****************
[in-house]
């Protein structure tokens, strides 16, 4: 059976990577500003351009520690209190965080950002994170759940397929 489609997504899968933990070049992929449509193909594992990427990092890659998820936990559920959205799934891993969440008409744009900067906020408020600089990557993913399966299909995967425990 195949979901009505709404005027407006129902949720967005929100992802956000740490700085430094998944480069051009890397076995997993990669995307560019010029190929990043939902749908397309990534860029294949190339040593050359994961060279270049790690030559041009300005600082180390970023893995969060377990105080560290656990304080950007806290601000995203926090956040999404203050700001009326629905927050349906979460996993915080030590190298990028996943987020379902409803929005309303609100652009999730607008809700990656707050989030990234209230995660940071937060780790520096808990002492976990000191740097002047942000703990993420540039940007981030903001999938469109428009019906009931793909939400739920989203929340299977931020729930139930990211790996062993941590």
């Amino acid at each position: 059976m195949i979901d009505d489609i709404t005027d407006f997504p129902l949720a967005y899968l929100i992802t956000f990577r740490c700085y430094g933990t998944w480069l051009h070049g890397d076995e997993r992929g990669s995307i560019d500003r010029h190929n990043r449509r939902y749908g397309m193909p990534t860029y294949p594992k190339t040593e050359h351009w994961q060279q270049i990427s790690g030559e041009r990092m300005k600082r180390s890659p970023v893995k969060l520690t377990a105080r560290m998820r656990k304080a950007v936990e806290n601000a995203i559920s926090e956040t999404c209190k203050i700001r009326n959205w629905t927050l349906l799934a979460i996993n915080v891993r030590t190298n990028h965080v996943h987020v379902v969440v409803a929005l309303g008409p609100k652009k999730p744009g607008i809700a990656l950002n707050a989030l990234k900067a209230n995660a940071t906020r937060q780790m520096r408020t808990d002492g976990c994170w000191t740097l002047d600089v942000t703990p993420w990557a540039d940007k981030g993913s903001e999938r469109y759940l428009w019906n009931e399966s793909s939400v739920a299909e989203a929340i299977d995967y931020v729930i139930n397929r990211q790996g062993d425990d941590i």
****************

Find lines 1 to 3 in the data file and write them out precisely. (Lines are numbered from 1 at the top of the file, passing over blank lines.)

[in-house]
């Protein structure tokens, strides 16, 4: 059976990577500003351009520690209190965080950002994170759940397929 489609997504899968933990070049992929449509193909594992990427990092890659998820936990559920959205799934891993969440008409744009900067906020408020600089990557993913399966299909995967425990 195949979901009505709404005027407006129902949720967005929100992802956000740490700085430094998944480069051009890397076995997993990669995307560019010029190929990043939902749908397309990534860029294949190339040593050359994961060279270049790690030559041009300005600082180390970023893995969060377990105080560290656990304080950007806290601000995203926090956040999404203050700001009326629905927050349906979460996993915080030590190298990028996943987020379902409803929005309303609100652009999730607008809700990656707050989030990234209230995660940071937060780790520096808990002492976990000191740097002047942000703990993420540039940007981030903001999938469109428009019906009931793909939400739920989203929340299977931020729930139930990211790996062993941590």
């Amino acid at each position: 059976m195949i979901d009505d489609i709404t005027d407006f997504p129902l949720a967005y899968l929100i992802t956000f990577r740490c700085y430094g933990t998944w480069l051009h070049g890397d076995e997993r992929g990669s995307i560019d500003r010029h190929n990043r449509r939902y749908g397309m193909p990534t860029y294949p594992k190339t040593e050359h351009w994961q060279q270049i990427s790690g030559e041009r990092m300005k600082r180390s890659p970023v893995k969060l520690t377990a105080r560290m998820r656990k304080a950007v936990e806290n601000a995203i559920s926090e956040t999404c209190k203050i700001r009326n959205w629905t927050l349906l799934a979460i996993n915080v891993r030590t190298n990028h965080v996943h987020v379902v969440v409803a929005l309303g008409p609100k652009k999730p744009g607008i809700a990656l950002n707050a989030l990234k900067a209230n995660a940071t906020r937060q780790m520096r408020t808990d002492g976990c994170w000191t740097l002047d600089v942000t703990p993420w990557a540039d940007k981030g993913s903001e999938r469109y759940l428009w019906n009931e399966s793909s939400v739920a299909e989203a929340i299977d995967y931020v729930i139930n397929r990211q790996g062993d425990d941590i």